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Citation Context ...etworks than clusters, and direct access to all memory locations avoids the overhead of message passing. Fast parallel algorithms for graph problems have been developed for such systems. List ranking =-=[11, 31, 32, 23]-=- is a key technique often needed in efficient parallel algorithms for solving many graph-theoretic problems; for example, computing the centroid of a tree, expression evaluation, minimum spanning fore... |

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Citation Context ... for solving many graph-theoretic problems; for example, computing the centroid of a tree, expression evaluation, minimum spanning forest, connected components, and planarity testing. Helman and JáJá =-=[19, 20]-=- present an efficient list ranking algorithm with implementation on SMP servers that achieves significant parallel speedup. Using this implementation of list ranking, Bader et al. have designed fast ... |

17 |
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Citation Context ...o architectures, demonstrating that algorithms should be designed with the target architecture in consideration. For SMPs, we use appropriate optimizations described by Greiner [16], Chung and Condon =-=[10]-=-, Krishnamurthy et al. [25], and Hsu et al. [22]. SV is sensitive to the labeling of vertices. For the same graph, different labeling of vertices may incur different numbers of iterations to terminate... |

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Citation Context ... for solving many graph-theoretic problems; for example, computing the centroid of a tree, expression evaluation, minimum spanning forest, connected components, and planarity testing. Helman and JáJá =-=[19, 20]-=- present an efficient list ranking algorithm with implementation on SMP servers that achieves significant parallel speedup. Using this implementation of list ranking, Bader et al. have designed fast ... |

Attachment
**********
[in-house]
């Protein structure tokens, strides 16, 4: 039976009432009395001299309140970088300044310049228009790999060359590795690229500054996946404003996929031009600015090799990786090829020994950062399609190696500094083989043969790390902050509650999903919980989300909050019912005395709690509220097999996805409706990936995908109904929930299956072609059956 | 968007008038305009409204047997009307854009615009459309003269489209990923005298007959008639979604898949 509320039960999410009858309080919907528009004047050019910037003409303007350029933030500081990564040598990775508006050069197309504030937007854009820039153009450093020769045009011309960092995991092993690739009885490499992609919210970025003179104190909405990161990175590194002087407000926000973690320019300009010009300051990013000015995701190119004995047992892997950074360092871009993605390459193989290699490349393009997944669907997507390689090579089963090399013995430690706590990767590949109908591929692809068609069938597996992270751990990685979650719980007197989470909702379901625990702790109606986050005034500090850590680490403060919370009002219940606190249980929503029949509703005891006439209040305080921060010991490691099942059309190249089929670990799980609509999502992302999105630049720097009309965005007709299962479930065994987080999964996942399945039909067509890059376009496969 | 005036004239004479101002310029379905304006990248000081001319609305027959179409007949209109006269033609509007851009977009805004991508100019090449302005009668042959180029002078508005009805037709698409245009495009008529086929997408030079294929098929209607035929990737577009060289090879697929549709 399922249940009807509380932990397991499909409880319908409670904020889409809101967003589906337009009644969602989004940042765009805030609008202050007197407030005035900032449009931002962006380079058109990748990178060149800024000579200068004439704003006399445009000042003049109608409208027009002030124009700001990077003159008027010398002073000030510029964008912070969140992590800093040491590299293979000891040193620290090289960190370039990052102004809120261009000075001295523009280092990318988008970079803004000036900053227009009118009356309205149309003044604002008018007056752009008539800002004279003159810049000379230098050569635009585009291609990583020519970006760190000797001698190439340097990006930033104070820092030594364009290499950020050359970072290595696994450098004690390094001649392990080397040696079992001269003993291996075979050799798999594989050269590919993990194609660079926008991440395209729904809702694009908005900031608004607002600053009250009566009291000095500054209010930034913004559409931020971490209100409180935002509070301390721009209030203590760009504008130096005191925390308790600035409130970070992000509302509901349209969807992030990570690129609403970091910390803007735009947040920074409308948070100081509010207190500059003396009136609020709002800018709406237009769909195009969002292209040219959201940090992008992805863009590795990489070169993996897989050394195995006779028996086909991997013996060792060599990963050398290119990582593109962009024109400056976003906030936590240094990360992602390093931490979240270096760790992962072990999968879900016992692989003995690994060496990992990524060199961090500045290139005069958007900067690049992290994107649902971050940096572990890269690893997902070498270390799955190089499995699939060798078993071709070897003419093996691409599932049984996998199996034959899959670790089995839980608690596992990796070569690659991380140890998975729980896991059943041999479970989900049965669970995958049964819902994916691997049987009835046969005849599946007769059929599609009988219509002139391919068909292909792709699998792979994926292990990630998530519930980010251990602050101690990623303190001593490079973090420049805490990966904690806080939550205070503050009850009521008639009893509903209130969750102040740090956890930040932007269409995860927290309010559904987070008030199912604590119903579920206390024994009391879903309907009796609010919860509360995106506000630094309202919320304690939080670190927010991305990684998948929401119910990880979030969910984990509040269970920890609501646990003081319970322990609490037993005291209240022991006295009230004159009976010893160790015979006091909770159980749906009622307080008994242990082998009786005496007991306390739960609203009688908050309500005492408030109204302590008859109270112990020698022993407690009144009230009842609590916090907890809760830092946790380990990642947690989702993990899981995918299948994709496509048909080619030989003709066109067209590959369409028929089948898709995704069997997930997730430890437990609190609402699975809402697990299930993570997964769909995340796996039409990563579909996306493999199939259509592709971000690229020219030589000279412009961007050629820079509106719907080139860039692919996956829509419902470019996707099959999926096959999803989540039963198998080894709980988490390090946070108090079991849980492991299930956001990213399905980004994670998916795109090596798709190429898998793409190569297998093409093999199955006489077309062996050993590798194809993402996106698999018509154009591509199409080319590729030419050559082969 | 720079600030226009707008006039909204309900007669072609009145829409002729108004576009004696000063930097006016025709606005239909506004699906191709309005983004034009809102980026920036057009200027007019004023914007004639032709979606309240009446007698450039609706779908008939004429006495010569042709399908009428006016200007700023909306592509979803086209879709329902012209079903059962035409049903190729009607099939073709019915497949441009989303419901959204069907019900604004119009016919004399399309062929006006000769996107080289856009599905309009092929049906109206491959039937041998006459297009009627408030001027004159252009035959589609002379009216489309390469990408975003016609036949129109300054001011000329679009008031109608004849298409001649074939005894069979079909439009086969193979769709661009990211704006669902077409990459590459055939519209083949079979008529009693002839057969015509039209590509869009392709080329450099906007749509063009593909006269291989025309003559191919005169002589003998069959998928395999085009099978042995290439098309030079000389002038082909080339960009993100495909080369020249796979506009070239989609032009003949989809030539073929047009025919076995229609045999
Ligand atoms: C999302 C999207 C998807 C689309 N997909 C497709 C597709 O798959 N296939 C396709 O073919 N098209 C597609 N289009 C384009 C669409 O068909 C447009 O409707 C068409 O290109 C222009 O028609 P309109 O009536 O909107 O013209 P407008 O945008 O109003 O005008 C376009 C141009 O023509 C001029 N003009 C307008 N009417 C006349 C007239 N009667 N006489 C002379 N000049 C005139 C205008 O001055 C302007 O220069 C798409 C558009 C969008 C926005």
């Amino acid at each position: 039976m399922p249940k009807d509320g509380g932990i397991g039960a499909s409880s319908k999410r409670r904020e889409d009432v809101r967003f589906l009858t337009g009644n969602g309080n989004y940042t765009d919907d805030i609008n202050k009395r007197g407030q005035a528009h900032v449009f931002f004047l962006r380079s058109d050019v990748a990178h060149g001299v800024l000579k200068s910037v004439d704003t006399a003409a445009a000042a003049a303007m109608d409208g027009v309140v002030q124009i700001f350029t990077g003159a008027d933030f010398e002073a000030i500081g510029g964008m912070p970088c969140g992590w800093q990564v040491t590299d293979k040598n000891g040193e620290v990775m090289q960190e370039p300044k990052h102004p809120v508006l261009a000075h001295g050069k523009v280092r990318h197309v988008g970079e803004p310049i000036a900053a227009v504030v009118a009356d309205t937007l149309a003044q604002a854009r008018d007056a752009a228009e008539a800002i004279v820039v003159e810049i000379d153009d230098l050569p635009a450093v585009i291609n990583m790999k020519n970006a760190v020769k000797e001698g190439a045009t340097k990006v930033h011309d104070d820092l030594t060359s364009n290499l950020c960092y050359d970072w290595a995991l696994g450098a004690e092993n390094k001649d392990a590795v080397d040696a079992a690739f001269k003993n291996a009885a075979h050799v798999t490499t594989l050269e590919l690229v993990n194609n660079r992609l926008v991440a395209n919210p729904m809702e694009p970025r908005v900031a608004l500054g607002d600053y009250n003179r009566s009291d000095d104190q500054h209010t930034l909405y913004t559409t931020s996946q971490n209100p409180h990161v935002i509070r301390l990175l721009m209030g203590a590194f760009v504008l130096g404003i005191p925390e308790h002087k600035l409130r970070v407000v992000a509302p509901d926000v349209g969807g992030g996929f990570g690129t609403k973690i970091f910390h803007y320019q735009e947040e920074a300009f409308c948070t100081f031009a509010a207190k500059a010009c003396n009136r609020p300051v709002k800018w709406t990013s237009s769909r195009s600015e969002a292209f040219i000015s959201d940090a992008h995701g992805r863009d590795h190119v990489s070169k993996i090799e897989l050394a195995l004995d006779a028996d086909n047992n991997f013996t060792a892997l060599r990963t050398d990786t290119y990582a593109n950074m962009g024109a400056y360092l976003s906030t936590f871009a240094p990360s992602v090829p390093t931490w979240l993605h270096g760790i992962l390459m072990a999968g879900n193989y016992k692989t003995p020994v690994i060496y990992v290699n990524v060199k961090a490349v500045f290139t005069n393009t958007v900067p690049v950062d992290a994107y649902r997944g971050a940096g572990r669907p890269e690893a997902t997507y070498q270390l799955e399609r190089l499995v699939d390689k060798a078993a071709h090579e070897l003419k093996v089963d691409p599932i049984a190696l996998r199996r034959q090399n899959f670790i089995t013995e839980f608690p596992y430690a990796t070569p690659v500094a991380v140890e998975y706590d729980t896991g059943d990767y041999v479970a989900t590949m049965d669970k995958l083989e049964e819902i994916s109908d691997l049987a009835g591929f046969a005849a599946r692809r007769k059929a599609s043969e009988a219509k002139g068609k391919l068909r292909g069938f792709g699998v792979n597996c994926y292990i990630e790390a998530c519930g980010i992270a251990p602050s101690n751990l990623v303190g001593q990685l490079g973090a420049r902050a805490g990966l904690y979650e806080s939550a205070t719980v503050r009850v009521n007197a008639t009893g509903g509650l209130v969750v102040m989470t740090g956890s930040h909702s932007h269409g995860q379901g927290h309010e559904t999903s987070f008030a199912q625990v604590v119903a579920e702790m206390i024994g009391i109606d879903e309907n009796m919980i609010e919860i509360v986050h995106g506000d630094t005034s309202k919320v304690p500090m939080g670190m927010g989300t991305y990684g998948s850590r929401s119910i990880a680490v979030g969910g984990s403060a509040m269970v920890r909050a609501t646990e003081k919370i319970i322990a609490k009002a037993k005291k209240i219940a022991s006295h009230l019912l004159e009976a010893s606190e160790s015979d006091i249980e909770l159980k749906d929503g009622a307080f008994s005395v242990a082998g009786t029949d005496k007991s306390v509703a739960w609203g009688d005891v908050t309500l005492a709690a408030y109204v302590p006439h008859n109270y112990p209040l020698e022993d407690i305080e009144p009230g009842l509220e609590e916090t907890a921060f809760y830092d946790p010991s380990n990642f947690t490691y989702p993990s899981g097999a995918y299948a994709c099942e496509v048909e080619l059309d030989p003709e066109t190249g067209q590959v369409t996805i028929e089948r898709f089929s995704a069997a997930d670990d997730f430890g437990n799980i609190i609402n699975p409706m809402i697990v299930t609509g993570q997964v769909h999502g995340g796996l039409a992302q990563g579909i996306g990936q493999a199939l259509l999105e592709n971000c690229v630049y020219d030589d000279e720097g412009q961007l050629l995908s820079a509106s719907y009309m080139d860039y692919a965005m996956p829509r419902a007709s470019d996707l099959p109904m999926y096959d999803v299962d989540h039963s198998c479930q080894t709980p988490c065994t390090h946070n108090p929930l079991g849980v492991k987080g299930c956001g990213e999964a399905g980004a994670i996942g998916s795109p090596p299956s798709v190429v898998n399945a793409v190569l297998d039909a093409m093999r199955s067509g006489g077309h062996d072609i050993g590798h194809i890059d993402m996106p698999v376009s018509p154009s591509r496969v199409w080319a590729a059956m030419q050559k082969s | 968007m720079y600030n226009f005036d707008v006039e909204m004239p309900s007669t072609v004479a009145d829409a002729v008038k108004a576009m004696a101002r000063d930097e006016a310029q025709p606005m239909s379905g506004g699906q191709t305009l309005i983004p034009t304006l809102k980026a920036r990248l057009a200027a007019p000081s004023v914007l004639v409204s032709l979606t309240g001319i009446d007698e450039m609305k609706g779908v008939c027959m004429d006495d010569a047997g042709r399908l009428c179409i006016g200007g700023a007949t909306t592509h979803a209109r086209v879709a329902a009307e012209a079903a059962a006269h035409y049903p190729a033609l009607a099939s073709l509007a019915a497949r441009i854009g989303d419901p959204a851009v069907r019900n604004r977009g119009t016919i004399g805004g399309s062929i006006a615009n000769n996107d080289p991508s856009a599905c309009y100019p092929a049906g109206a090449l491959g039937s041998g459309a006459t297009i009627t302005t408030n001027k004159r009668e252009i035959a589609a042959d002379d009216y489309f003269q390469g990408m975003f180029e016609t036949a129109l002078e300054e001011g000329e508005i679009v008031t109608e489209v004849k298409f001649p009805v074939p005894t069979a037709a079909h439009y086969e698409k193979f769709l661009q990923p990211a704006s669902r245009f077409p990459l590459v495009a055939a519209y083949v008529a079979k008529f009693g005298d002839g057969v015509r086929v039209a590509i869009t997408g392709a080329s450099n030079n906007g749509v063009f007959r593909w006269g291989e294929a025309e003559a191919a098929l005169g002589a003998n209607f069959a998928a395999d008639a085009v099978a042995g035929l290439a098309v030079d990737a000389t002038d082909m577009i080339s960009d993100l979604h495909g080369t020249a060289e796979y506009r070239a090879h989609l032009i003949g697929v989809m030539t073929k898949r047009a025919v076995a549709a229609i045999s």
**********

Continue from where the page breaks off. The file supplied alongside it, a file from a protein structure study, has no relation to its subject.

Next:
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Citation Context ...nd can be building blocks for higher-level algorithms. The research community has produced a rich collection of theoretic deterministic [28, 21, 30, 26, 8, 9, 7, 18, 24, 34, 1, 12, 14] and randomized =-=[17, 29]-=- parallel algorithms for connected components. Yet for implementations and experimental studies, although several fast PRAM algorithms exist, to our knowledge there is no parallel implementation of co... |

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7 |
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Citation Context ...etworks than clusters, and direct access to all memory locations avoids the overhead of message passing. Fast parallel algorithms for graph problems have been developed for such systems. List ranking =-=[11, 31, 32, 23]-=- is a key technique often needed in efficient parallel algorithms for solving many graph-theoretic problems; for example, computing the centroid of a tree, expression evaluation, minimum spanning fore... |

5 | The Euler tour technique and parallel rooted spanning tree
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Citation Context ...ups compared with the best sequential implementation for graphtheoretic problems such as ear decomposition [2], tree contraction and expression evaluation [3], spanning tree [4], rooted spanning tree =-=[13]-=-, and minimum spanning forest [5]. Many of these algorithms achieve good speedups due to algorithmic techniques for efficient design and better cache performance. For some of the instances, e.g., arbi... |